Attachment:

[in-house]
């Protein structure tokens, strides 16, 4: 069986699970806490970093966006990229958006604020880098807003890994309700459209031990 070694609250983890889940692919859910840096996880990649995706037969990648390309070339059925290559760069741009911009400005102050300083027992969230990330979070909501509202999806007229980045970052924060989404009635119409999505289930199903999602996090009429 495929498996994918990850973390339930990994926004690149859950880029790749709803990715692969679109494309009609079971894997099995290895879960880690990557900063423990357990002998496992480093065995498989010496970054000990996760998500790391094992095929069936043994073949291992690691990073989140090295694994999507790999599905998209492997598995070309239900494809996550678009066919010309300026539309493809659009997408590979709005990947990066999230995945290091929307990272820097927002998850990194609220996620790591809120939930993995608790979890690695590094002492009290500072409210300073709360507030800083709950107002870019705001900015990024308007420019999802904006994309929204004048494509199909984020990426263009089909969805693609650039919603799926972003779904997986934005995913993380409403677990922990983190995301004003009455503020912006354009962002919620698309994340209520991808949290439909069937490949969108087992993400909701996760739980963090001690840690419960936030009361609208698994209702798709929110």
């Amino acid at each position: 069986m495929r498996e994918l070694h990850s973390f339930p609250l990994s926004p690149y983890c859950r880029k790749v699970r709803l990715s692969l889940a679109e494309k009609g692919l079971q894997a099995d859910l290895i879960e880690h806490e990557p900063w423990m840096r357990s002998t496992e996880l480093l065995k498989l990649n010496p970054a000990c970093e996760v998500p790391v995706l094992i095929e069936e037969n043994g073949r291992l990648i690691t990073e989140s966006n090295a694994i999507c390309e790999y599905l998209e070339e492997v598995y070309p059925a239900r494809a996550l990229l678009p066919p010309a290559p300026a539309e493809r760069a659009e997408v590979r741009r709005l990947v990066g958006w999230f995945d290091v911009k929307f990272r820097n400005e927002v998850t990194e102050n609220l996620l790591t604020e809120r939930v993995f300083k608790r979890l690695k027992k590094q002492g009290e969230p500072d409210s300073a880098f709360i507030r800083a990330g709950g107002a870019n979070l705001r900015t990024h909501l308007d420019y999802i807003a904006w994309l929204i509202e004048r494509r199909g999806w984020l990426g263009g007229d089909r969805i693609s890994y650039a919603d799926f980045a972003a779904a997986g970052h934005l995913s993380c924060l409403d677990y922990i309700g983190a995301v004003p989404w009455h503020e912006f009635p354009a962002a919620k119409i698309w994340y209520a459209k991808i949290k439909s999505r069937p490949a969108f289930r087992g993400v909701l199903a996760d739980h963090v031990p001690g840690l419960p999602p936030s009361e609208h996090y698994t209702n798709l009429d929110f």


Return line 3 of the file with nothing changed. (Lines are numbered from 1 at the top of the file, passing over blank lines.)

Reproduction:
């Amino acid at each position: 069986m495929r498996e994918l070694h990850s973390f339930p609250l990994s926004p690149y983890c859950r880029k790749v699970r709803l990715s692969l889940a679109e494309k009609g692919l079971q894997a099995d859910l290895i879960e880690h806490e990557p900063w423990m840096r357990s002998t496992e996880l480093l065995k498989l990649n010496p970054a000990c970093e996760v998500p790391v995706l094992i095929e069936e037969n043994g073949r291992l990648i690691t990073e989140s966006n090295a694994i999507c390309e790999y599905l998209e070339e492997v598995y070309p059925a239900r494809a996550l990229l678009p066919p010309a290559p300026a539309e493809r760069a659009e997408v590979r741009r709005l990947v990066g958006w999230f995945d290091v911009k929307f990272r820097n400005e927002v998850t990194e102050n609220l996620l790591t604020e809120r939930v993995f300083k608790r979890l690695k027992k590094q002492g009290e969230p500072d409210s300073a880098f709360i507030r800083a990330g709950g107002a870019n979070l705001r900015t990024h909501l308007d420019y999802i807003a904006w994309l929204i509202e004048r494509r199909g999806w984020l990426g263009g007229d089909r969805i693609s890994y650039a919603d799926f980045a972003a779904a997986g970052h934005l995913s993380c924060l409403d677990y922990i309700g983190a995301v004003p989404w009455h503020e912006f009635p354009a962002a919620k119409i698309w994340y209520a459209k991808i949290k439909s999505r069937p490949a969108f289930r087992g993400v909701l199903a996760d739980h963090v031990p001690g840690l419960p999602p936030s009361e609208h996090y698994t209702n798709l009429d929110f």